I noticed a trend in group conversations whenever we had time to kill (on the bus, at lunch, killing time in Apia) and these are the main topics I’ve seen come up:
Tattoos are a big part of Samoan culture and most adults have tattoos, so there is a trend for PCVs to get tattoos sometime during their service. Some of the current volunteers have tattoos that they’ve showed us, or they have plans for future tattoos. So the big question is “Do you think you’ll get a tattoo while you’re here?” For me, as a person with two tattoos already, the answer is yes. I don’t know yet what it will be or where it will be, but I’d like to get something to represent my time in Samoa. There are a few things to consider with this. I don’t know if I want to get a traditional tattoo. The traditional tattoos are done in the tapping manner, I hear they are very painful, they are permanent permanent (can’t be removed with laser treatment), and you don’t get any say in the design you want because the tattoo artist only does their family tattoo style. In case you don’t already know this about me, I’m the kind of person who would like to have a say in what my tattoo looks like, so I’ll most likely wait until I go to New Zealand next year and get one done there. However, I am a big fan of all the armband tattoos I’ve seen. I don’t think that I would actually get an armband tattoo because it is VERY visible, but it is tempting.
The future/what’s next
This covers mostly future potential travel plans (ex. Going to Faleolupo (sp?) – the farthest west point on Savai’i for New Year’s Eve, going to New Zealanda for Christmas next year) and what will come after Peace Corps. I have a couple ideas for what will come after Peace Corps. I could potentially extend my service for a third year, and I hear that you can extend your service in a different country. I’m thinking my biggest resume builder would be to work with some women’s organization in a country that speaks Spanish, but I don’t know anything about how to extend service, much less in another country, so that plan is still very vague. If that doesn’t work out, I would like to jump right into grad school in January after I get back, but I’m thinking it would probably be smarter to work a bit, save up money, then start grad school in August. I feel like it’s really too soon to plan anything for after Peace Corps because so much can change in the two years I’m here, but two years is also a really short period of time and I’d like to have a plan for when I’m done.
The topic of food includes a general overview of what our families have been feeding us, but mostly concerns the foods we miss and would love to be eating at this very moment. Chicken enchiladas, crock pot macaroni and cheese, freshly baked cookies, and a grilled chicken salad (boneless, skinless chicken) with crisp veggies top my list. I think I can generalize and say that cheese is pretty darn near the top of everybody’s list (except for those who are lactose intolerant). Peanut butter and jelly did make it into my diet halfway through my time in the training village, so that was nice, but I hadn’t gone without it long enough for it to make it to the top of my list. There is a nice pizza restaurant near the Peace Corps office in Apia, so we get pizza on a fairly regular basis. We are not without familiar food here, but there are some things you just can’t replicate with the resources available. For example, I haven’t seen an oven yet, so I doubt I’ll be able to bake cookies, which makes me a little sad.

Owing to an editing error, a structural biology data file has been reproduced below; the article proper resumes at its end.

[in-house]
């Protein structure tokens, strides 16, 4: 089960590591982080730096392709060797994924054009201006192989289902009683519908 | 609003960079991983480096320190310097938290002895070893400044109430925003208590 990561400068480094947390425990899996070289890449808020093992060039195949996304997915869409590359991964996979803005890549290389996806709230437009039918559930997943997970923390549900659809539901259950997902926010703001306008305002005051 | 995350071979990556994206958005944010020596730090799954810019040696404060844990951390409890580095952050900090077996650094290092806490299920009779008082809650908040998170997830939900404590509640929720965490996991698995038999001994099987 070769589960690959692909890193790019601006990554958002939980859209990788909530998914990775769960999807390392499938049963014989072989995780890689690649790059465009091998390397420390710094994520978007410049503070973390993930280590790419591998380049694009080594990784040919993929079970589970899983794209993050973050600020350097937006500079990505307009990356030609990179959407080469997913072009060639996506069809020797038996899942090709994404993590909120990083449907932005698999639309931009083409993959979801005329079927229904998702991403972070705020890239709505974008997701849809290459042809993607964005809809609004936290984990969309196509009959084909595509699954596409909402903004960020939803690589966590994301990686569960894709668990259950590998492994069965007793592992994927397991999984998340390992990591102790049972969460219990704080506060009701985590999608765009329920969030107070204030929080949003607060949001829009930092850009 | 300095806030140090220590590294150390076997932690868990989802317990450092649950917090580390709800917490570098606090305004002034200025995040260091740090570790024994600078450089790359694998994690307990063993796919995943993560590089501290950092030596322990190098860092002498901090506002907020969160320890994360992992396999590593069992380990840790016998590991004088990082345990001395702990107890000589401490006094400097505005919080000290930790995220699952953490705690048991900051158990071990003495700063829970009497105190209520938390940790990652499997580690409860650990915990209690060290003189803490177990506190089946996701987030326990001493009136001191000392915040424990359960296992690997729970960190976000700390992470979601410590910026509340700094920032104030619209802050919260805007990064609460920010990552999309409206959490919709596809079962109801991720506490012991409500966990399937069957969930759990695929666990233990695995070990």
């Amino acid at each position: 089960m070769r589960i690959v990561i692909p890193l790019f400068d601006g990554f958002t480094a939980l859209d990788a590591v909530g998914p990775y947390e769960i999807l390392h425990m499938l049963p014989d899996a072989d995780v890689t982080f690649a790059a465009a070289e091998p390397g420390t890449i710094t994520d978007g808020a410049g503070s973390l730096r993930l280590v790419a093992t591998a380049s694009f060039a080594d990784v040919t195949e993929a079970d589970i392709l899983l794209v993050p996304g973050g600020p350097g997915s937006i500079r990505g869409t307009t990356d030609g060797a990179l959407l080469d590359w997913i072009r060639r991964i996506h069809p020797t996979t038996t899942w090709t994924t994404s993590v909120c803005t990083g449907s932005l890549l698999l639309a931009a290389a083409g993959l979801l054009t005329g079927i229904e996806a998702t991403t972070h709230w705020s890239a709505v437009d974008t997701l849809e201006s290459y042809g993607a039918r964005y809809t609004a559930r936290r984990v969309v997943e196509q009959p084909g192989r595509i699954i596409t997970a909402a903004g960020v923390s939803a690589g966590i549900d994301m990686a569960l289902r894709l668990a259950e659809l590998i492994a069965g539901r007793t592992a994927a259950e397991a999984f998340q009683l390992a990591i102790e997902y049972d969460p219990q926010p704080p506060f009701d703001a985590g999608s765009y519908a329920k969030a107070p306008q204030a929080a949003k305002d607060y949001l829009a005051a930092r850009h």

I remember about a week or two after we got to Samoa, one of the current volunteers told me that by the end of training, you will know the bowel movements of everyone else in your training village. I didn’t believe him, but he wasn’t lying. The conversations were never detailed, but they happened much more frequently than I ever thought they would.
Coconut wireless is the gossip system in Samoa. This is how everybody in the village knows exactly what everyone else is doing before it has even happened. I remember during out second to last week in the village, we heard that one of the year eight girls got into Samoa college (here college is secondary school and university means post-high school education) and another got into Vavele college, which is pretty amazing. The thing was, people were talking about this the day before the final scores were reported, so no one was supposed to know, but everyone already knew. Peace Corps tells us all the time that even when we lock ourselves in our room with the blinds closed, we should still be careful about what we do because someone will always find out. The notion of privacy in Samoa doesn’t really exist. Coconut wireless also works in the Peace Corps community (although I find this is generally standard for any small community). Gossip in Samoa is the only thing I know faster than the speed of light.